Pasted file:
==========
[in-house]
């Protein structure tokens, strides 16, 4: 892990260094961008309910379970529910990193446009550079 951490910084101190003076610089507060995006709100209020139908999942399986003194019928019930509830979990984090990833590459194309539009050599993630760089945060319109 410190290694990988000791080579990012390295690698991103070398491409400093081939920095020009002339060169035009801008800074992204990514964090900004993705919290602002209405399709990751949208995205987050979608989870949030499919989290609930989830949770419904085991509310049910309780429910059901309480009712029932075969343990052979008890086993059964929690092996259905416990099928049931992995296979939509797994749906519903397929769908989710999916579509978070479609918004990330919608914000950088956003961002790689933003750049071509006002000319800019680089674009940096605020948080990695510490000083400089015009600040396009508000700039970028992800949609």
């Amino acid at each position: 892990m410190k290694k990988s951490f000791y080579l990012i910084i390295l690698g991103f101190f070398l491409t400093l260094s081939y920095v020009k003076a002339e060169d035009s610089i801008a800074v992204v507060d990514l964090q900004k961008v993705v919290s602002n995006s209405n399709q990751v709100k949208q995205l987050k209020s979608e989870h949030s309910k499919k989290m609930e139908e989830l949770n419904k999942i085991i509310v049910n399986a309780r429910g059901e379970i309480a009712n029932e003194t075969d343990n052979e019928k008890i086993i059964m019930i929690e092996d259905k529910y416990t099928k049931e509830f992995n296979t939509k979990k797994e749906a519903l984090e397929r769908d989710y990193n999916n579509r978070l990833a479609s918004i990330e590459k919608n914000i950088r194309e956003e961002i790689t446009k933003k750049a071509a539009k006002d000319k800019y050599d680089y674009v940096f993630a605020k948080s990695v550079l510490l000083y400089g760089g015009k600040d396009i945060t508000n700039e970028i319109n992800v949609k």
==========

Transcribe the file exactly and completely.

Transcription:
[in-house]
């Protein structure tokens, strides 16, 4: 892990260094961008309910379970529910990193446009550079 951490910084101190003076610089507060995006709100209020139908999942399986003194019928019930509830979990984090990833590459194309539009050599993630760089945060319109 410190290694990988000791080579990012390295690698991103070398491409400093081939920095020009002339060169035009801008800074992204990514964090900004993705919290602002209405399709990751949208995205987050979608989870949030499919989290609930989830949770419904085991509310049910309780429910059901309480009712029932075969343990052979008890086993059964929690092996259905416990099928049931992995296979939509797994749906519903397929769908989710999916579509978070479609918004990330919608914000950088956003961002790689933003750049071509006002000319800019680089674009940096605020948080990695510490000083400089015009600040396009508000700039970028992800949609």
């Amino acid at each position: 892990m410190k290694k990988s951490f000791y080579l990012i910084i390295l690698g991103f101190f070398l491409t400093l260094s081939y920095v020009k003076a002339e060169d035009s610089i801008a800074v992204v507060d990514l964090q900004k961008v993705v919290s602002n995006s209405n399709q990751v709100k949208q995205l987050k209020s979608e989870h949030s309910k499919k989290m609930e139908e989830l949770n419904k999942i085991i509310v049910n399986a309780r429910g059901e379970i309480a009712n029932e003194t075969d343990n052979e019928k008890i086993i059964m019930i929690e092996d259905k529910y416990t099928k049931e509830f992995n296979t939509k979990k797994e749906a519903l984090e397929r769908d989710y990193n999916n579509r978070l990833a479609s918004i990330e590459k919608n914000i950088r194309e956003e961002i790689t446009k933003k750049a071509a539009k006002d000319k800019y050599d680089y674009v940096f993630a605020k948080s990695v550079l510490l000083y400089g760089g015009k600040d396009i945060t508000n700039e970028i319109n992800v949609k």